The New Apple

There’s a phrase that tends to pop up in conversations about the latest divisive move from Cupertino: “the new Apple”. There’s always a new Apple that threatens the way things have been, or turns its back on a loyal segment; doing something other than what we, presumably desirable, tech-savvy customers want for our money. Lately, it’s been the iPad and its being in bed with the iPhone OS when we’d already arranged for a marriage to Mac OSX. It’s a computer for grandparents that will have severe implications for their grandchildren’s ability to grow up into the kind of curious, tinkering hackers who poke their noses where they don’t belong and thereby discover new and better ways to write software and build hardware and renew the flattened spirit of progress, thus we are destroying the circle itself!, the naysayers charge, gasping for air. With the iPhone model, software developers leave Apple a cut of every sale on the sides of their plates, while suffering the indignity of letting the publisher have final veto rights. Tinkering …

Fear of a Pad Planet

There’s been a certain reaction to the iPad from some quarters of the tech-inclined community, inspired by the belief that the device signals a shift towards a new form of computing that old people can finally understand. That reaction has been fear and apprehension. It begins by looking at the iPad as a better personal computer for the majority of people. After all, it surfs the web, does email, plays games, and that’s what most people do with their computers most of the time, right? Better yet, it does all of those things without a long boot-up sequence, viruses, and confusing computery concepts like a filesystem, administrator rights, directories (recently renamed ‘Folders’ for these same users), registries, multi-step installation procedures, and the list goes on. Parents will finally stop calling us for help with strange error messages, and we will forget that it was ever hard. But if people start to prefer the iPad and its descendants to ‘real’ computers, so the argument goes, then we will have robbed the next generation of a basic …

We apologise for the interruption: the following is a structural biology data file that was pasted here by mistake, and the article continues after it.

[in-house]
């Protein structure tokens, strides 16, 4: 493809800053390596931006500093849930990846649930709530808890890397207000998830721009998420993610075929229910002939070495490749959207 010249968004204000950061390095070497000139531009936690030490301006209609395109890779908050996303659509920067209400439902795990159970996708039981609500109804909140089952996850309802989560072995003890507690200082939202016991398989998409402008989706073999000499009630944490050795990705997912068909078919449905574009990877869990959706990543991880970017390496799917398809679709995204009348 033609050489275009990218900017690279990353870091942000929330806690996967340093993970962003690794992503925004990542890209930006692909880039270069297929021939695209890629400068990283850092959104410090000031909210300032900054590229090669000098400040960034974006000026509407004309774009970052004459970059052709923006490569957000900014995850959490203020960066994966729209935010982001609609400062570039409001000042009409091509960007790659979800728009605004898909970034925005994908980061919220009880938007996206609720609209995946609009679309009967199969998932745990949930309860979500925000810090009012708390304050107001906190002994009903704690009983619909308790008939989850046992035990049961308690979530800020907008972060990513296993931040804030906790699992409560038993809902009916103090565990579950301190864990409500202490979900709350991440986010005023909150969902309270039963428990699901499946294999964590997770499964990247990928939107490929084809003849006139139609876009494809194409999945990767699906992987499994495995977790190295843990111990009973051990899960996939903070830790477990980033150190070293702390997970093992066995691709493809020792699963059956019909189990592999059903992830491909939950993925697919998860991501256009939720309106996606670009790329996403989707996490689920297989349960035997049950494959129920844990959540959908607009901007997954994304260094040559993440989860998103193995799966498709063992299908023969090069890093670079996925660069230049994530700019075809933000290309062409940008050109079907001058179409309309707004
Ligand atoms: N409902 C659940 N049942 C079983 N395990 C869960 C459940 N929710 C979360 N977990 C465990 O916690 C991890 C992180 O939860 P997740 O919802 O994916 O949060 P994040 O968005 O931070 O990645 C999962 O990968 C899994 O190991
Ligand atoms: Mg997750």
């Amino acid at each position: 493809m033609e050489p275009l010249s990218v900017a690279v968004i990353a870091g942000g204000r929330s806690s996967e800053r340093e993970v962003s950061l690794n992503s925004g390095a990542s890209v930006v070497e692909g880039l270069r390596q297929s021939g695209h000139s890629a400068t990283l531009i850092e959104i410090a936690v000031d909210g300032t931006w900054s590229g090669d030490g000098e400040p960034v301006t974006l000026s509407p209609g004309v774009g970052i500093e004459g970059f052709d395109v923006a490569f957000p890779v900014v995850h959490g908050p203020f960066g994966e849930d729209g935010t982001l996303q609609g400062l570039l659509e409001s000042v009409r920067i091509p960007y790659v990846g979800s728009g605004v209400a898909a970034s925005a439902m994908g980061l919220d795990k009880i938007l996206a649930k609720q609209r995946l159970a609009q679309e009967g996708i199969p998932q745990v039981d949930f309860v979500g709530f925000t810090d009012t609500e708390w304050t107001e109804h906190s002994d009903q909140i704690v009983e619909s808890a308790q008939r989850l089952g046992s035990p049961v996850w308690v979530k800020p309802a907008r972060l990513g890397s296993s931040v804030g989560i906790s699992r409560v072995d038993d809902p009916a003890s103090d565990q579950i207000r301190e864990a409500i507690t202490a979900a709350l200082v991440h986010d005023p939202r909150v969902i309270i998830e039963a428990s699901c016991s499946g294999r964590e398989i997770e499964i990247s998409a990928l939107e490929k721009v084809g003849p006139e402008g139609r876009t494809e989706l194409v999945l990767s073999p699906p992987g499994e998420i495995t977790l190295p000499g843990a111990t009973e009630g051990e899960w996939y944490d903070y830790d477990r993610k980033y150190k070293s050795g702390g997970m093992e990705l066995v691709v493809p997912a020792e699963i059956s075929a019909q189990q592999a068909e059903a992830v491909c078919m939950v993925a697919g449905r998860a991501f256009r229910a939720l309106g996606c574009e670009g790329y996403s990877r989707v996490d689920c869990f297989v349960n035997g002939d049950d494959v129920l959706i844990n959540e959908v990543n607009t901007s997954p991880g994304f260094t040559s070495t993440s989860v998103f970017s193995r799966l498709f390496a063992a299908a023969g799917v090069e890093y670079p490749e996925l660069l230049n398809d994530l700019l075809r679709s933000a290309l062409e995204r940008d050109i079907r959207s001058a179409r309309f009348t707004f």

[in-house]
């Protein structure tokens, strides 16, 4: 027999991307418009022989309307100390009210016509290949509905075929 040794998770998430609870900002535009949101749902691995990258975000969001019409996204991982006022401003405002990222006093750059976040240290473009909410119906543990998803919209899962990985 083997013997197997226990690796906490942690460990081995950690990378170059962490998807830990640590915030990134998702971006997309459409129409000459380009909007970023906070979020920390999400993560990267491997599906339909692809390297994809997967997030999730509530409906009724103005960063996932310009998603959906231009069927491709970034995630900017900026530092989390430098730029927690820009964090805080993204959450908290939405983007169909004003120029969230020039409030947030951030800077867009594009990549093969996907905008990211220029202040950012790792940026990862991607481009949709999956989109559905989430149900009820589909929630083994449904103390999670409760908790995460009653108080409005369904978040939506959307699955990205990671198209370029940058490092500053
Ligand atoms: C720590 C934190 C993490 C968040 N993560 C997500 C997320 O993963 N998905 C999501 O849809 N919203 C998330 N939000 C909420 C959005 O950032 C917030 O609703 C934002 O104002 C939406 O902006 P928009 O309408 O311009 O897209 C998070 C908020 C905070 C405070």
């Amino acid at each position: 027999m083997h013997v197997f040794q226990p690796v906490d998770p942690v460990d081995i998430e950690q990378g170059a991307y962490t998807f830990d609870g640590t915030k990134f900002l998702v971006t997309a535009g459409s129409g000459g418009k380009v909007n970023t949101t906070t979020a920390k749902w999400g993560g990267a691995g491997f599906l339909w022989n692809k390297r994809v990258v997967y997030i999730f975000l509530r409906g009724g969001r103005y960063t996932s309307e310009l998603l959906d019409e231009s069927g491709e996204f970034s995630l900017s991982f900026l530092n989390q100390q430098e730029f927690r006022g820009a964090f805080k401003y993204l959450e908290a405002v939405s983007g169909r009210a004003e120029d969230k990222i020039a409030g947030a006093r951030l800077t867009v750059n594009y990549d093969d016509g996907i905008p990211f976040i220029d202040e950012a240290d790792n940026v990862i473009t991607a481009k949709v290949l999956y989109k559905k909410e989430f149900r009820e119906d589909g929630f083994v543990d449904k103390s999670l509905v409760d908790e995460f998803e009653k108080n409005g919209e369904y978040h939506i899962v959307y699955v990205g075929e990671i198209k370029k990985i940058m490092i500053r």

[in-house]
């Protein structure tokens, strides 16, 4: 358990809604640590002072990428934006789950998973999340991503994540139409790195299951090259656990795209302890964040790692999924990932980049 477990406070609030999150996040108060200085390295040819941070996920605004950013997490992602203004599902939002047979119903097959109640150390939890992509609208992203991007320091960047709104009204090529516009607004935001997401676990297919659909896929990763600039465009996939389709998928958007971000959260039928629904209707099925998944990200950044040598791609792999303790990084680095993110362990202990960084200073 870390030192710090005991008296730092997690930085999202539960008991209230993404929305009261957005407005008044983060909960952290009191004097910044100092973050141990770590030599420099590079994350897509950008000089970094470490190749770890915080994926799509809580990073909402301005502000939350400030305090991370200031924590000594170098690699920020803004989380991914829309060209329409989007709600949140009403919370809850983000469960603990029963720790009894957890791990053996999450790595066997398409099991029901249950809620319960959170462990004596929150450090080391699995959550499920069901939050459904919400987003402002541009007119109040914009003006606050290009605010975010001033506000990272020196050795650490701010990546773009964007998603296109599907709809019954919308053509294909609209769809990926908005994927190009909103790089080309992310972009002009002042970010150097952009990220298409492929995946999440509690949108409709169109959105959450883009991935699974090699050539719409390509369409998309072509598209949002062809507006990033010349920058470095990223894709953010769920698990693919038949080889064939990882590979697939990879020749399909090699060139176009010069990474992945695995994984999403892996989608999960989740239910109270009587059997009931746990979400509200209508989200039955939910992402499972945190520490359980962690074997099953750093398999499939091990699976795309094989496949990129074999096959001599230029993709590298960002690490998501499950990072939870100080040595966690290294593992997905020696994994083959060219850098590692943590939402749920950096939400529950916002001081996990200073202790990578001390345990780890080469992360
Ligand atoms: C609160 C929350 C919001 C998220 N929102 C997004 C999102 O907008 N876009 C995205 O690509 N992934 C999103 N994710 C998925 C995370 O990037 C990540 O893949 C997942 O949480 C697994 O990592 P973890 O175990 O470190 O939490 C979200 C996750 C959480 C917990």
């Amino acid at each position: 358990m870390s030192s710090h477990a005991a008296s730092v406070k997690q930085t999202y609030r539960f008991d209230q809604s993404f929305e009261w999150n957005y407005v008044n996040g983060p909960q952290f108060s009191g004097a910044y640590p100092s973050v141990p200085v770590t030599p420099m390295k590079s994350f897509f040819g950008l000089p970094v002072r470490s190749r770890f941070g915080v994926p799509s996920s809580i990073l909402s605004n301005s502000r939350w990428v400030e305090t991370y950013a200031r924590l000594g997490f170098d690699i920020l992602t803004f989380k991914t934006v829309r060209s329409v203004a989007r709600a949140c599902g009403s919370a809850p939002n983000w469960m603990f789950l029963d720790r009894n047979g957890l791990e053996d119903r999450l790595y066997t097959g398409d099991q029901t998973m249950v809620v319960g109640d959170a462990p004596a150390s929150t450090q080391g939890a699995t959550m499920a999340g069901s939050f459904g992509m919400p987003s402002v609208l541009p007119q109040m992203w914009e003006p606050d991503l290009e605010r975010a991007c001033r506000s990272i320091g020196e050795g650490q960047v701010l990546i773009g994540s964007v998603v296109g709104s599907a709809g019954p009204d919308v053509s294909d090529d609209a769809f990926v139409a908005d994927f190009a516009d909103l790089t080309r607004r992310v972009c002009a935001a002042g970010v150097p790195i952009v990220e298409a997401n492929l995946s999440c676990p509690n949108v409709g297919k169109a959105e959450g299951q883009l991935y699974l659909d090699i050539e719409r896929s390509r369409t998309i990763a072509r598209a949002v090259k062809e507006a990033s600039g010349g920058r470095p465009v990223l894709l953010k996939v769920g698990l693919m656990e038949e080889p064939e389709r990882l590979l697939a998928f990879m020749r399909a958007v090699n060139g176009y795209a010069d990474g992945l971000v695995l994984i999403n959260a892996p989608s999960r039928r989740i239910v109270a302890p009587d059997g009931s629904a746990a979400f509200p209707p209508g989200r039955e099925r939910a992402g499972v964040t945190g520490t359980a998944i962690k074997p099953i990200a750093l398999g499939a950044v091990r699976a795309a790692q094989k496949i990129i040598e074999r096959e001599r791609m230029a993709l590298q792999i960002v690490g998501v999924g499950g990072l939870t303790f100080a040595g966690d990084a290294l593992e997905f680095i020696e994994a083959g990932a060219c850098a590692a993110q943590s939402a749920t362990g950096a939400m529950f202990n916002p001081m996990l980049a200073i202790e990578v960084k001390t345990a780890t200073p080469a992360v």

Alex Payne on the iPad

Alex Payne, in a widely-linked article, wrote today that: The thing that bothers me most about the iPad is this: if I had an iPad rather than a real computer as a kid, I’d never be a programmer today. I’d never have had the ability to run whatever stupid, potentially harmful, hugely educational programs I could download or write. I wouldn’t have been able to fire up ResEdit and edit out the Mac startup sound so I could tinker on the computer at all hours without waking my parents. The iPad may be a boon to traditional eduction, insofar as it allows for multimedia textbooks and such, but in its current form, it’s a detriment to the sort of hacker culture that has propelled the digital economy. As far as I can tell, Apple never intended for young Alex Payne to access the Mac’s startup sound any more than they intend for a future programmer to hack an iPad’s filesystem and do some tinkering of his own tomorrow. Sure it’s harder with DRM and encryption, …